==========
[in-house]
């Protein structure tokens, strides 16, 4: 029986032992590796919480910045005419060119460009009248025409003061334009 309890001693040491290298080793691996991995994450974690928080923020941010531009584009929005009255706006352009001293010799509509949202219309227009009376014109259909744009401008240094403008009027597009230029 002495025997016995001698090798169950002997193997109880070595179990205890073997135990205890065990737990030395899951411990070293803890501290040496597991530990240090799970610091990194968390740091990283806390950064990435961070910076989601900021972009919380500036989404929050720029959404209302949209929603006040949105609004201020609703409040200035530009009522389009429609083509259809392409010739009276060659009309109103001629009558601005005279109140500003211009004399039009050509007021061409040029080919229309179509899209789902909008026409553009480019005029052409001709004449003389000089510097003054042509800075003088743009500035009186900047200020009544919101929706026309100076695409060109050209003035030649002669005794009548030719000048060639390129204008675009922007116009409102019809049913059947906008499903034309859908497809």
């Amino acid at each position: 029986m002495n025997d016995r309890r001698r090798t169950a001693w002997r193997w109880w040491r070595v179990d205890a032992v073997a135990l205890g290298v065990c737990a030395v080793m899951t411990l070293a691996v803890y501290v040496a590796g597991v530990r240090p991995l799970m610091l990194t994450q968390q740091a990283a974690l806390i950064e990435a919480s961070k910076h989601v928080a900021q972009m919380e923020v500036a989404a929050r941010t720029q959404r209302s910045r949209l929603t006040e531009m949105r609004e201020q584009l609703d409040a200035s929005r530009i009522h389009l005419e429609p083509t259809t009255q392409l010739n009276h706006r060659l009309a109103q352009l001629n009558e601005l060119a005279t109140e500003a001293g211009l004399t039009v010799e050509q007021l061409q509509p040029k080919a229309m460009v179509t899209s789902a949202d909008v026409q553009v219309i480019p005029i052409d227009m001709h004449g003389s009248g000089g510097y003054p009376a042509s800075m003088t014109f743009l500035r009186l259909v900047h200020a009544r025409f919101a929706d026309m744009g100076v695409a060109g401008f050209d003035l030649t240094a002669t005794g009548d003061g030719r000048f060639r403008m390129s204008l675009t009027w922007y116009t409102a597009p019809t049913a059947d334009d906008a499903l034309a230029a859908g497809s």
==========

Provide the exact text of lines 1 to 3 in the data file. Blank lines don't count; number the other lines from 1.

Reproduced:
[in-house]
């Protein structure tokens, strides 16, 4: 029986032992590796919480910045005419060119460009009248025409003061334009 309890001693040491290298080793691996991995994450974690928080923020941010531009584009929005009255706006352009001293010799509509949202219309227009009376014109259909744009401008240094403008009027597009230029 002495025997016995001698090798169950002997193997109880070595179990205890073997135990205890065990737990030395899951411990070293803890501290040496597991530990240090799970610091990194968390740091990283806390950064990435961070910076989601900021972009919380500036989404929050720029959404209302949209929603006040949105609004201020609703409040200035530009009522389009429609083509259809392409010739009276060659009309109103001629009558601005005279109140500003211009004399039009050509007021061409040029080919229309179509899209789902909008026409553009480019005029052409001709004449003389000089510097003054042509800075003088743009500035009186900047200020009544919101929706026309100076695409060109050209003035030649002669005794009548030719000048060639390129204008675009922007116009409102019809049913059947906008499903034309859908497809």
């Amino acid at each position: 029986m002495n025997d016995r309890r001698r090798t169950a001693w002997r193997w109880w040491r070595v179990d205890a032992v073997a135990l205890g290298v065990c737990a030395v080793m899951t411990l070293a691996v803890y501290v040496a590796g597991v530990r240090p991995l799970m610091l990194t994450q968390q740091a990283a974690l806390i950064e990435a919480s961070k910076h989601v928080a900021q972009m919380e923020v500036a989404a929050r941010t720029q959404r209302s910045r949209l929603t006040e531009m949105r609004e201020q584009l609703d409040a200035s929005r530009i009522h389009l005419e429609p083509t259809t009255q392409l010739n009276h706006r060659l009309a109103q352009l001629n009558e601005l060119a005279t109140e500003a001293g211009l004399t039009v010799e050509q007021l061409q509509p040029k080919a229309m460009v179509t899209s789902a949202d909008v026409q553009v219309i480019p005029i052409d227009m001709h004449g003389s009248g000089g510097y003054p009376a042509s800075m003088t014109f743009l500035r009186l259909v900047h200020a009544r025409f919101a929706d026309m744009g100076v695409a060109g401008f050209d003035l030649t240094a002669t005794g009548d003061g030719r000048f060639r403008m390129s204008l675009t009027w922007y116009t409102a597009p019809t049913a059947d334009d906008a499903l034309a230029a859908g497809s």